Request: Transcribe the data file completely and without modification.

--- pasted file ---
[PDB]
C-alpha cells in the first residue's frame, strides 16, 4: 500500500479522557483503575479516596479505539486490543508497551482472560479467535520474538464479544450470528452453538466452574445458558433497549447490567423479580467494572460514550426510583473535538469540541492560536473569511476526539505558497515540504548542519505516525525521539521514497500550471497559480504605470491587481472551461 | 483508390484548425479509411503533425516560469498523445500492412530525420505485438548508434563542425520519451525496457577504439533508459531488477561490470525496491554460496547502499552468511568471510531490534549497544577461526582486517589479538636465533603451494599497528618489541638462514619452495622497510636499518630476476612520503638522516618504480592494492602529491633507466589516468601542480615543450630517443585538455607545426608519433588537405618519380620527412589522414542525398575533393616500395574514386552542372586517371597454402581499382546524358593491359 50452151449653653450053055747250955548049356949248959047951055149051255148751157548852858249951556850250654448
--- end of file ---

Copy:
[PDB]
C-alpha cells in the first residue's frame, strides 16, 4: 500500500479522557483503575479516596479505539486490543508497551482472560479467535520474538464479544450470528452453538466452574445458558433497549447490567423479580467494572460514550426510583473535538469540541492560536473569511476526539505558497515540504548542519505516525525521539521514497500550471497559480504605470491587481472551461 | 483508390484548425479509411503533425516560469498523445500492412530525420505485438548508434563542425520519451525496457577504439533508459531488477561490470525496491554460496547502499552468511568471510531490534549497544577461526582486517589479538636465533603451494599497528618489541638462514619452495622497510636499518630476476612520503638522516618504480592494492602529491633507466589516468601542480615543450630517443585538455607545426608519433588537405618519380620527412589522414542525398575533393616500395574514386552542372586517371597454402581499382546524358593491359 50452151449653653450053055747250955548049356949248959047951055149051255148751157548852858249951556850250654448